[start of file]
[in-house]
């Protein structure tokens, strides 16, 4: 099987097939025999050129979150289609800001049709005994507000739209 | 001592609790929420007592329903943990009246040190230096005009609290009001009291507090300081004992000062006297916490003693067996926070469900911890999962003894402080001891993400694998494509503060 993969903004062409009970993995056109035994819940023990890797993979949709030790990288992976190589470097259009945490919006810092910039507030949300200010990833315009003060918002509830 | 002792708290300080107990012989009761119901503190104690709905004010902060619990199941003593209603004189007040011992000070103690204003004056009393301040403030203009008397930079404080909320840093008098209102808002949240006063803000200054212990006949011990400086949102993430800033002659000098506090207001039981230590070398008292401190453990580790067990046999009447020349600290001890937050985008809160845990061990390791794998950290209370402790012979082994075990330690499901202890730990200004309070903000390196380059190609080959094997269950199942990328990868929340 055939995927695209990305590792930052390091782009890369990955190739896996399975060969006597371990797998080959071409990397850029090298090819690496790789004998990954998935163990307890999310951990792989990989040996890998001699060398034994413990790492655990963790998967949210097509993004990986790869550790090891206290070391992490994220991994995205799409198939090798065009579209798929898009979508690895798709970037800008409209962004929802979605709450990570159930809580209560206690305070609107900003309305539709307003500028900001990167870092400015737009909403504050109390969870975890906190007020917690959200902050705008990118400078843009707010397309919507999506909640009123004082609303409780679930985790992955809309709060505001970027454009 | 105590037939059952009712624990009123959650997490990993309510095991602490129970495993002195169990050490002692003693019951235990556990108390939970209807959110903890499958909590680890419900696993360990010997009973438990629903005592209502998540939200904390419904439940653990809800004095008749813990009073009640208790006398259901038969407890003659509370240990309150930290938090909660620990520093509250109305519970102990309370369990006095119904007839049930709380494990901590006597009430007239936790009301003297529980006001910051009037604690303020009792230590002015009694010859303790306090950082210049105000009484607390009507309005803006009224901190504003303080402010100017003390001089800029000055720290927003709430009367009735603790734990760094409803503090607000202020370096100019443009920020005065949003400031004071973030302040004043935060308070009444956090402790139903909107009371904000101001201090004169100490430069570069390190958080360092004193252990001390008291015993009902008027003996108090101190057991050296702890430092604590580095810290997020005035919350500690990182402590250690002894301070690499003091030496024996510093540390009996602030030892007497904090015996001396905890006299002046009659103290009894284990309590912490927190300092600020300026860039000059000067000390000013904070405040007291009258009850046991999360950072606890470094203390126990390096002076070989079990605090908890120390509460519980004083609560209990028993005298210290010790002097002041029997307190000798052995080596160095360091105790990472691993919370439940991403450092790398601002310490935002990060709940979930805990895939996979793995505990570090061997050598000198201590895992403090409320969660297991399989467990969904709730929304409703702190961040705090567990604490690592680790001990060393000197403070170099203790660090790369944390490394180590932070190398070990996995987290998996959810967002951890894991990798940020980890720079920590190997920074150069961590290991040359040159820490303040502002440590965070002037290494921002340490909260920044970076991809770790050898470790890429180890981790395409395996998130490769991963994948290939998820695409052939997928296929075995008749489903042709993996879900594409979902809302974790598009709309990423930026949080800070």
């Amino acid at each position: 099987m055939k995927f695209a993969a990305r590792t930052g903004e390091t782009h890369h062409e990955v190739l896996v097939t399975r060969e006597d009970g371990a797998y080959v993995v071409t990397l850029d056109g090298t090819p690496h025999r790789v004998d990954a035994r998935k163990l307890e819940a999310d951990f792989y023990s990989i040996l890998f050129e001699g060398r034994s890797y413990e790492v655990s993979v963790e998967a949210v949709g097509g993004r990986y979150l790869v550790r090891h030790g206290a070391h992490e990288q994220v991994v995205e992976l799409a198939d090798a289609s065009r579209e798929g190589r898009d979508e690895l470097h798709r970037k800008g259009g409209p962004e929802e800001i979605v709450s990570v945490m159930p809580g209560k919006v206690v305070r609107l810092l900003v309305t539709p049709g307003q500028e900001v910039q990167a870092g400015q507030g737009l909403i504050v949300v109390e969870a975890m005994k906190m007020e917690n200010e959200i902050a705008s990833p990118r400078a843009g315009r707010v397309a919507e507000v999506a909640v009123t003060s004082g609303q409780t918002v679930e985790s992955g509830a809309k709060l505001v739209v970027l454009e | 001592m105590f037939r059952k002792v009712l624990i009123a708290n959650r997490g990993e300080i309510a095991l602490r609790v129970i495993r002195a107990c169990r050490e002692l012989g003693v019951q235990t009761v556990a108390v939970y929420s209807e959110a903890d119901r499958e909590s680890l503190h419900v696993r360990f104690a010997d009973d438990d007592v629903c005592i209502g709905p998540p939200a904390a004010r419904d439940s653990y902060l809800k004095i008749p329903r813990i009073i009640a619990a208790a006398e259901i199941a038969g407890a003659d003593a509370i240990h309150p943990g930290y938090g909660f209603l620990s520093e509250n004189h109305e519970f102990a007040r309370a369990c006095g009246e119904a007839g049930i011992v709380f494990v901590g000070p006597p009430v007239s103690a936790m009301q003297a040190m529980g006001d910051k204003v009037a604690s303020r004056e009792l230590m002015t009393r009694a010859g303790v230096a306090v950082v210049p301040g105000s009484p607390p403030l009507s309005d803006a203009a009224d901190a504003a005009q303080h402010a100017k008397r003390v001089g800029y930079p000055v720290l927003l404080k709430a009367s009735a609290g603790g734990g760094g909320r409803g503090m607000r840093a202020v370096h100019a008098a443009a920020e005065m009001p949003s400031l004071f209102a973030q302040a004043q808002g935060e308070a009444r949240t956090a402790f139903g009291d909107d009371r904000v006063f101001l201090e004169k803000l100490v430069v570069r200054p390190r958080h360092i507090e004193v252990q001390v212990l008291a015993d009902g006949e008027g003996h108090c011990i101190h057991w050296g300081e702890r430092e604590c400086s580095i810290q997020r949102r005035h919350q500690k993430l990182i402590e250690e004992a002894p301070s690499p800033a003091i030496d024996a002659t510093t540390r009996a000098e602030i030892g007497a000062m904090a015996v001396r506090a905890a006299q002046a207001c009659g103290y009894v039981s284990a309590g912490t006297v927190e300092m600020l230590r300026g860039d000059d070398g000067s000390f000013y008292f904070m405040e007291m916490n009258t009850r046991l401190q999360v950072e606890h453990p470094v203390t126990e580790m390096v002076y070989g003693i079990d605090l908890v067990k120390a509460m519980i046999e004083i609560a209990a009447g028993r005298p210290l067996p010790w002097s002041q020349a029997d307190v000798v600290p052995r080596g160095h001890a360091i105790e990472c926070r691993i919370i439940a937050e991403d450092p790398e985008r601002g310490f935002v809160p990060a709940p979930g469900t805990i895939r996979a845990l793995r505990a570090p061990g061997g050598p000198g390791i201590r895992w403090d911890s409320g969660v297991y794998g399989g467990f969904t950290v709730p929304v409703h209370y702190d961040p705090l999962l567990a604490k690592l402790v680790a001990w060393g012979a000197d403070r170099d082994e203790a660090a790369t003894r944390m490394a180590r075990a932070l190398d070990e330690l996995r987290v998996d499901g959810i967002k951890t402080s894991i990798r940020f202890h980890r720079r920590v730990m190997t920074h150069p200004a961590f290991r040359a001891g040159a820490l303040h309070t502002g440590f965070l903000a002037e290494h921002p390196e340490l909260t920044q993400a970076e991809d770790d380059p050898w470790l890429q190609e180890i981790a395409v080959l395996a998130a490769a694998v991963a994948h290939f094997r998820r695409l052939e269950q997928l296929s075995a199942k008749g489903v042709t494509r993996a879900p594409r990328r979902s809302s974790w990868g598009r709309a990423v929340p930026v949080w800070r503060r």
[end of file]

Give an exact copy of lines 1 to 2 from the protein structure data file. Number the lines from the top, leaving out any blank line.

[in-house]
């Protein structure tokens, strides 16, 4: 099987097939025999050129979150289609800001049709005994507000739209 | 001592609790929420007592329903943990009246040190230096005009609290009001009291507090300081004992000062006297916490003693067996926070469900911890999962003894402080001891993400694998494509503060 993969903004062409009970993995056109035994819940023990890797993979949709030790990288992976190589470097259009945490919006810092910039507030949300200010990833315009003060918002509830 | 002792708290300080107990012989009761119901503190104690709905004010902060619990199941003593209603004189007040011992000070103690204003004056009393301040403030203009008397930079404080909320840093008098209102808002949240006063803000200054212990006949011990400086949102993430800033002659000098506090207001039981230590070398008292401190453990580790067990046999009447020349600290001890937050985008809160845990061990390791794998950290209370402790012979082994075990330690499901202890730990200004309070903000390196380059190609080959094997269950199942990328990868929340 055939995927695209990305590792930052390091782009890369990955190739896996399975060969006597371990797998080959071409990397850029090298090819690496790789004998990954998935163990307890999310951990792989990989040996890998001699060398034994413990790492655990963790998967949210097509993004990986790869550790090891206290070391992490994220991994995205799409198939090798065009579209798929898009979508690895798709970037800008409209962004929802979605709450990570159930809580209560206690305070609107900003309305539709307003500028900001990167870092400015737009909403504050109390969870975890906190007020917690959200902050705008990118400078843009707010397309919507999506909640009123004082609303409780679930985790992955809309709060505001970027454009 | 105590037939059952009712624990009123959650997490990993309510095991602490129970495993002195169990050490002692003693019951235990556990108390939970209807959110903890499958909590680890419900696993360990010997009973438990629903005592209502998540939200904390419904439940653990809800004095008749813990009073009640208790006398259901038969407890003659509370240990309150930290938090909660620990520093509250109305519970102990309370369990006095119904007839049930709380494990901590006597009430007239936790009301003297529980006001910051009037604690303020009792230590002015009694010859303790306090950082210049105000009484607390009507309005803006009224901190504003303080402010100017003390001089800029000055720290927003709430009367009735603790734990760094409803503090607000202020370096100019443009920020005065949003400031004071973030302040004043935060308070009444956090402790139903909107009371904000101001201090004169100490430069570069390190958080360092004193252990001390008291015993009902008027003996108090101190057991050296702890430092604590580095810290997020005035919350500690990182402590250690002894301070690499003091030496024996510093540390009996602030030892007497904090015996001396905890006299002046009659103290009894284990309590912490927190300092600020300026860039000059000067000390000013904070405040007291009258009850046991999360950072606890470094203390126990390096002076070989079990605090908890120390509460519980004083609560209990028993005298210290010790002097002041029997307190000798052995080596160095360091105790990472691993919370439940991403450092790398601002310490935002990060709940979930805990895939996979793995505990570090061997050598000198201590895992403090409320969660297991399989467990969904709730929304409703702190961040705090567990604490690592680790001990060393000197403070170099203790660090790369944390490394180590932070190398070990996995987290998996959810967002951890894991990798940020980890720079920590190997920074150069961590290991040359040159820490303040502002440590965070002037290494921002340490909260920044970076991809770790050898470790890429180890981790395409395996998130490769991963994948290939998820695409052939997928296929075995008749489903042709993996879900594409979902809302974790598009709309990423930026949080800070």